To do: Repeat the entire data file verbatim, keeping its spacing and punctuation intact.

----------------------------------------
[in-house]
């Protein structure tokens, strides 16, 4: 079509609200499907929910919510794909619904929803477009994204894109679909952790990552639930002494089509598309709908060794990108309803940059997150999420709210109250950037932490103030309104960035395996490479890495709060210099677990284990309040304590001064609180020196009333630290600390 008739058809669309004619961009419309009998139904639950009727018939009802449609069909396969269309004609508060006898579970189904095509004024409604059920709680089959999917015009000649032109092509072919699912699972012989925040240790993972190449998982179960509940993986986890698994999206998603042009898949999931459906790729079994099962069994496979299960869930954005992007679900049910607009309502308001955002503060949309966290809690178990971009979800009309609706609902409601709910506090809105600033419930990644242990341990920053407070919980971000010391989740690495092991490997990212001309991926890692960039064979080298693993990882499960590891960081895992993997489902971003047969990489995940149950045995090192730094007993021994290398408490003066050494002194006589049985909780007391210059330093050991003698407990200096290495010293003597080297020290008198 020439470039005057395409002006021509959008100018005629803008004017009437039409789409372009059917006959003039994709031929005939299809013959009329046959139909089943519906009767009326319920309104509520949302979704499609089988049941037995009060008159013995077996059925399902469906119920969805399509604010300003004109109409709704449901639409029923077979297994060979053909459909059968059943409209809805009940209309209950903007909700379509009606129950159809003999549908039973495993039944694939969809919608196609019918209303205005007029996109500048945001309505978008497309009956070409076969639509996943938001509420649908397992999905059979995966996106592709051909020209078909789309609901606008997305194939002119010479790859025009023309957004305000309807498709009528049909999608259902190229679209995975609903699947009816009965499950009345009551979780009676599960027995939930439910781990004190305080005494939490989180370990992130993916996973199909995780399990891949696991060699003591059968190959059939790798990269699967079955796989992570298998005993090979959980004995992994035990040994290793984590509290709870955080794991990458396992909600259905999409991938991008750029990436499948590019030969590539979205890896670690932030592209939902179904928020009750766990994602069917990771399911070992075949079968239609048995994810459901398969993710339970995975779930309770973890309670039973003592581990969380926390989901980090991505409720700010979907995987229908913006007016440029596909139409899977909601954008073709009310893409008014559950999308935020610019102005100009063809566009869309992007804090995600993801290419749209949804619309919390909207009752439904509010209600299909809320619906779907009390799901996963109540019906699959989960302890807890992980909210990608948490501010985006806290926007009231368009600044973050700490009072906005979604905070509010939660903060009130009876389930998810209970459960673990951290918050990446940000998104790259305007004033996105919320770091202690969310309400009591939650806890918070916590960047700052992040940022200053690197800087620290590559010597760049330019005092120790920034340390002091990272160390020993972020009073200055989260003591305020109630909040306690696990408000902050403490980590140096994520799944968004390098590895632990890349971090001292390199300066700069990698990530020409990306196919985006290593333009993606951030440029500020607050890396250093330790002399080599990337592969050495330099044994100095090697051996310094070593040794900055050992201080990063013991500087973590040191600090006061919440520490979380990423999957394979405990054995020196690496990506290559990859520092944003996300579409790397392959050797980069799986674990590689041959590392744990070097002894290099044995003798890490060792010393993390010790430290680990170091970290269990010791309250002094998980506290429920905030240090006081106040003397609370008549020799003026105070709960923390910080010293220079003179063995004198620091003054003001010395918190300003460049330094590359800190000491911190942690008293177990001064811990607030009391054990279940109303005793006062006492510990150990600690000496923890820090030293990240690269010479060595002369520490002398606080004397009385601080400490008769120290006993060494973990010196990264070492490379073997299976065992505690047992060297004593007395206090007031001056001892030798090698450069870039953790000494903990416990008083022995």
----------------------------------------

[in-house]
């Protein structure tokens, strides 16, 4: 079509609200499907929910919510794909619904929803477009994204894109679909952790990552639930002494089509598309709908060794990108309803940059997150999420709210109250950037932490103030309104960035395996490479890495709060210099677990284990309040304590001064609180020196009333630290600390 008739058809669309004619961009419309009998139904639950009727018939009802449609069909396969269309004609508060006898579970189904095509004024409604059920709680089959999917015009000649032109092509072919699912699972012989925040240790993972190449998982179960509940993986986890698994999206998603042009898949999931459906790729079994099962069994496979299960869930954005992007679900049910607009309502308001955002503060949309966290809690178990971009979800009309609706609902409601709910506090809105600033419930990644242990341990920053407070919980971000010391989740690495092991490997990212001309991926890692960039064979080298693993990882499960590891960081895992993997489902971003047969990489995940149950045995090192730094007993021994290398408490003066050494002194006589049985909780007391210059330093050991003698407990200096290495010293003597080297020290008198 020439470039005057395409002006021509959008100018005629803008004017009437039409789409372009059917006959003039994709031929005939299809013959009329046959139909089943519906009767009326319920309104509520949302979704499609089988049941037995009060008159013995077996059925399902469906119920969805399509604010300003004109109409709704449901639409029923077979297994060979053909459909059968059943409209809805009940209309209950903007909700379509009606129950159809003999549908039973495993039944694939969809919608196609019918209303205005007029996109500048945001309505978008497309009956070409076969639509996943938001509420649908397992999905059979995966996106592709051909020209078909789309609901606008997305194939002119010479790859025009023309957004305000309807498709009528049909999608259902190229679209995975609903699947009816009965499950009345009551979780009676599960027995939930439910781990004190305080005494939490989180370990992130993916996973199909995780399990891949696991060699003591059968190959059939790798990269699967079955796989992570298998005993090979959980004995992994035990040994290793984590509290709870955080794991990458396992909600259905999409991938991008750029990436499948590019030969590539979205890896670690932030592209939902179904928020009750766990994602069917990771399911070992075949079968239609048995994810459901398969993710339970995975779930309770973890309670039973003592581990969380926390989901980090991505409720700010979907995987229908913006007016440029596909139409899977909601954008073709009310893409008014559950999308935020610019102005100009063809566009869309992007804090995600993801290419749209949804619309919390909207009752439904509010209600299909809320619906779907009390799901996963109540019906699959989960302890807890992980909210990608948490501010985006806290926007009231368009600044973050700490009072906005979604905070509010939660903060009130009876389930998810209970459960673990951290918050990446940000998104790259305007004033996105919320770091202690969310309400009591939650806890918070916590960047700052992040940022200053690197800087620290590559010597760049330019005092120790920034340390002091990272160390020993972020009073200055989260003591305020109630909040306690696990408000902050403490980590140096994520799944968004390098590895632990890349971090001292390199300066700069990698990530020409990306196919985006290593333009993606951030440029500020607050890396250093330790002399080599990337592969050495330099044994100095090697051996310094070593040794900055050992201080990063013991500087973590040191600090006061919440520490979380990423999957394979405990054995020196690496990506290559990859520092944003996300579409790397392959050797980069799986674990590689041959590392744990070097002894290099044995003798890490060792010393993390010790430290680990170091970290269990010791309250002094998980506290429920905030240090006081106040003397609370008549020799003026105070709960923390910080010293220079003179063995004198620091003054003001010395918190300003460049330094590359800190000491911190942690008293177990001064811990607030009391054990279940109303005793006062006492510990150990600690000496923890820090030293990240690269010479060595002369520490002398606080004397009385601080400490008769120290006993060494973990010196990264070492490379073997299976065992505690047992060297004593007395206090007031001056001892030798090698450069870039953790000494903990416990008083022995």